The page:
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The Nursing Home Community Coalition of New York State in New York City conducted an extensive study of subacute care problems identified by New York nursing home providers and consumer advocates nationwide.
The January 1997 study, called Subacute Care in Nursing Homes: Consumer and Provider Perspectives on Benefits and Concerns, was funded by several New York City-based organizations and the New York State Legislature. The Robert Sterling Clark Foundation, The Altman Foundation, and The Jean and Louis Dreyfus Foundation all contributed to the survey. It makes the following recommendations for regulating subacute care:
• Nursing facilities should be required to assess subacute residents within the first week of the resident’s stay.
The report defines short-term residence as those who are expected to be in the facility for fewer than 100 days. Specifically, the coalition recommends nursing facilities be required to:
assess subacute residents once a week for the first two weeks of stay;
assess patients once within the next two weeks;
assess patients once a month for the next two months.
• Nursing facilities should be required to develop, with participation of residents and family, goals with time lines for meeting them.
Nursing facilities should be required to develop, with participation of residents and family, a tentative discharge date for those residents who expect to go back home.
• Nursing facilities should be required to provide a more intense number of skilled-nursing hours for those residents than they do for traditional residents.
"We believe it should be four to five hours a day for subacute care, and right now it’s three to four hours a day for traditional residents," says Cynthia Rudder, PhD, director of the Nursing Home Community Coalition and the author of the report.
Rudder says these recommendations are based on what providers say is needed.
• Transfer/discharge regulations must include requirements for written notice of a state health department external resident appeals rights for short-term residents and family when there is a disagreement with the facility regarding inability to meet goals and benefit from more therapy.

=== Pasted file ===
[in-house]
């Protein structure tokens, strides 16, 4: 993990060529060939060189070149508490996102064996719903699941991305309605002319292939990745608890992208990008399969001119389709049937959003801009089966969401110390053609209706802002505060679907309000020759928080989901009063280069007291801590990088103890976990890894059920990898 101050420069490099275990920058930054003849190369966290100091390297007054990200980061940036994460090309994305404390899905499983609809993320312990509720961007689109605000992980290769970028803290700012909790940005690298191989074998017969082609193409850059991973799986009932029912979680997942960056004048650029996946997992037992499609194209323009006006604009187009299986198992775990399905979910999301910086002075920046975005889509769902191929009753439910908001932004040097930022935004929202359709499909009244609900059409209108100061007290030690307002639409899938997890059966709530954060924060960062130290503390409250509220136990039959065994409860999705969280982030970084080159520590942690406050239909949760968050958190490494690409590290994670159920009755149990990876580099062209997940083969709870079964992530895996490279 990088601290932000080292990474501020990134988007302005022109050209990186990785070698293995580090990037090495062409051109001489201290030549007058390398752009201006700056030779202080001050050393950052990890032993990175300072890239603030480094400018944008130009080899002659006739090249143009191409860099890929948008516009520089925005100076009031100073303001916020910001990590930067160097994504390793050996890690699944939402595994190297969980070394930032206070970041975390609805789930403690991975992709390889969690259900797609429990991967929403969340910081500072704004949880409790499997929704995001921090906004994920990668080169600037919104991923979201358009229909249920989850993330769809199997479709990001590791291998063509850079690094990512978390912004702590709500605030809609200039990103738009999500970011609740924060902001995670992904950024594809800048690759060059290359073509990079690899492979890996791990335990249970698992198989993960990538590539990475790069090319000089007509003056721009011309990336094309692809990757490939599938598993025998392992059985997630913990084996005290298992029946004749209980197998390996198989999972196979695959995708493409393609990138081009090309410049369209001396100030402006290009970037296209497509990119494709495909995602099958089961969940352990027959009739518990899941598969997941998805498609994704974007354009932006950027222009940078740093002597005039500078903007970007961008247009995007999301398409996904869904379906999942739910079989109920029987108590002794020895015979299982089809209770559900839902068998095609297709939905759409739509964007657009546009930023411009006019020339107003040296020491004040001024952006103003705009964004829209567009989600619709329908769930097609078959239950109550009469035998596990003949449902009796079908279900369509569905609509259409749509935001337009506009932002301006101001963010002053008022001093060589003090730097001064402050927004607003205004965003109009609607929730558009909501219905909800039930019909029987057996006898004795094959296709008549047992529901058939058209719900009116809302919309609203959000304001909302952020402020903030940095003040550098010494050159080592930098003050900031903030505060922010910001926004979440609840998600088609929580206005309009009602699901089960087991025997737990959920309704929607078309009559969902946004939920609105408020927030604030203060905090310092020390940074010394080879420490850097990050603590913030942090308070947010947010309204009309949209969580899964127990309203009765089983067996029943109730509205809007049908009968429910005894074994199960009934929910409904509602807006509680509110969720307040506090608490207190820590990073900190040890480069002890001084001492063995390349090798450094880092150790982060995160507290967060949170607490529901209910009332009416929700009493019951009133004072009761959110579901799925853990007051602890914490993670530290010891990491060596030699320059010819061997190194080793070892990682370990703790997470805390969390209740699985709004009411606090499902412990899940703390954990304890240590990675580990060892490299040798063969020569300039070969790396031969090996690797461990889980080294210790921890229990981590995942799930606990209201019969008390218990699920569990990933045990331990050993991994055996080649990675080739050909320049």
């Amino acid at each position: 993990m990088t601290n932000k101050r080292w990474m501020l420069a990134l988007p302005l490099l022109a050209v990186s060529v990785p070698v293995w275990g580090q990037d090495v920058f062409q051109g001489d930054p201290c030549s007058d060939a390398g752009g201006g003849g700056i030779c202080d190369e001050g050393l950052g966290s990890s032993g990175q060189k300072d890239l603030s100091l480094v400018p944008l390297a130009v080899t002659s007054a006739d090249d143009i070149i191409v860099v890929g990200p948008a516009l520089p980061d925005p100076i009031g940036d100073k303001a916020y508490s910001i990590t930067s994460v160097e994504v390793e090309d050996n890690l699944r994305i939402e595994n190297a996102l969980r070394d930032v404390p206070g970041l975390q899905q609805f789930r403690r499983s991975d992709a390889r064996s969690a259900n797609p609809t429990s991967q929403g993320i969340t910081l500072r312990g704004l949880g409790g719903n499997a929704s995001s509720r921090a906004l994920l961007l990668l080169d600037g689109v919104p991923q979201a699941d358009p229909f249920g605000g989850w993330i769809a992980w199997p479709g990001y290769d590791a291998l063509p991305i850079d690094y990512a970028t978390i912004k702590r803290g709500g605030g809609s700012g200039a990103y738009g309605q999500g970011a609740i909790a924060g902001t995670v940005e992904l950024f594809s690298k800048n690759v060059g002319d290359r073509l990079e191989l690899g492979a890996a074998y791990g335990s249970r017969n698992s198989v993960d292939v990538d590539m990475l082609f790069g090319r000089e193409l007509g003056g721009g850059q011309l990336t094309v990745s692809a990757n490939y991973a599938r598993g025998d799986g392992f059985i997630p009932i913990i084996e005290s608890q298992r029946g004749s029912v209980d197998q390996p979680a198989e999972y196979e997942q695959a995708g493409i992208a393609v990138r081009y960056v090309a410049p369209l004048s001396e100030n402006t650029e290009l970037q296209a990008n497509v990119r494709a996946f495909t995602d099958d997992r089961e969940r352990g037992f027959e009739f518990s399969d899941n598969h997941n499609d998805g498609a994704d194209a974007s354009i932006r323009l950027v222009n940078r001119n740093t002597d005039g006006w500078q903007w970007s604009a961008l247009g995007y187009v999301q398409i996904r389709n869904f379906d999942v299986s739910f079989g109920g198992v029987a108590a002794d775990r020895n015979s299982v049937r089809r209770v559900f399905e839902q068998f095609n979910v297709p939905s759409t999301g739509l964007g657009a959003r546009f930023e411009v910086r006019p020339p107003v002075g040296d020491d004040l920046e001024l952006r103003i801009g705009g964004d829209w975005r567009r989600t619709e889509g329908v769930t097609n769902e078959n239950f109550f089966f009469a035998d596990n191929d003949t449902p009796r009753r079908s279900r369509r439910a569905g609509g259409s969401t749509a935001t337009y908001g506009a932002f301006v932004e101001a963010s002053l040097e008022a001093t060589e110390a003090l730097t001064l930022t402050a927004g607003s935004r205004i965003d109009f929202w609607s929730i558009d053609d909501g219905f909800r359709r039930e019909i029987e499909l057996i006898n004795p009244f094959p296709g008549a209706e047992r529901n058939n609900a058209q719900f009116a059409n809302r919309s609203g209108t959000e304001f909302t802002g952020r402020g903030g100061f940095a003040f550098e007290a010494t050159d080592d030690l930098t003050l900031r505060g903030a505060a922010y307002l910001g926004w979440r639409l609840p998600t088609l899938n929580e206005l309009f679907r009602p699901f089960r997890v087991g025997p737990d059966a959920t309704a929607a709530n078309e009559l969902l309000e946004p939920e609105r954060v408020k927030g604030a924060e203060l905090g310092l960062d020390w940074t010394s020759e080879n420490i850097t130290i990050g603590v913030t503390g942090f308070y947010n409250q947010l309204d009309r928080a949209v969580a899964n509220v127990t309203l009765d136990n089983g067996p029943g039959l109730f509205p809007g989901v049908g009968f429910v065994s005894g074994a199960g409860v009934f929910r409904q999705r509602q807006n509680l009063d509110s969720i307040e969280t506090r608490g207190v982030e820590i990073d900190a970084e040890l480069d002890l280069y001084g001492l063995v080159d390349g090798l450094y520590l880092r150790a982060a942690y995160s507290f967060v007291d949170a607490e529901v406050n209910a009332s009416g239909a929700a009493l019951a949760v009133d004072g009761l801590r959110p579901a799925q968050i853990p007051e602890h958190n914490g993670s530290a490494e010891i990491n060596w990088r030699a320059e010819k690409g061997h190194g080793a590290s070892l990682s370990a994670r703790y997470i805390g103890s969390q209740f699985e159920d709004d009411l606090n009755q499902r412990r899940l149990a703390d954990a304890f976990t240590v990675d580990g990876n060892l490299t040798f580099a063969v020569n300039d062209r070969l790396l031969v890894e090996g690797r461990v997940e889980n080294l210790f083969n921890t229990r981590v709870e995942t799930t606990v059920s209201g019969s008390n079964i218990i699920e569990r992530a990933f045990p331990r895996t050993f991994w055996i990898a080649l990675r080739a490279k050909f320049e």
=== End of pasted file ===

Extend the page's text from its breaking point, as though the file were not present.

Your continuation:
That right is already in place for New York state nursing home residents, and the coalition is recommending it be expanded to include subacute residents. Specifically, the coalition suggests:
The resident and family must be given enough time to appeal before discharge.
Residents must be allowed to remain in the subacute bed and in the facility until the appeal decision is rendered.
This protection must be in place regardless of whether the individual’s care is reimbursed by Medicare, Medicaid, insurance, or by managed care companies.
• If an appeal determines that the resident still needs subacute care, but all benefits for such care have run out and the resident is not eligible for Medicaid, the maximum amount that the nursing home may charge is the rate they were previously receiving.
• The activities should meet the needs of the short-term resident, just as the regulations require for long-term residents.
The coalition recommends that nursing homes continue to assess recreational needs of all residents, including subacute care patients. "But we agree with providers that they shouldn’t have to do as many assessments and [as much] paperwork for the short-term person," Rudder says.
Instead, she adds, perhaps there should be one simple assessment of the subacute patient’s recreational needs. "Do the assessment; find out what’s needed, and then you do it," she says.
If the assessment shows that the patient is busy all day with therapy and is too tired for recreational activities, then probably no recreational activities need to be scheduled.
• Short-term subacute programs should be required to conduct evaluations of the success of their programs in meeting the goals they set for their residents.
The coalition states that these outcome measures and results should be made public and that the federal government should fund studies and research into finding appropriate evaluations and outcomes that would satisfy providers and consumers.
• Physicians who specialize in the specific medical problem being treated must be active members of the care planning team and be available for care and information.
The physicians should see residents frequently, sometimes as often as weekly, the coalition recommends.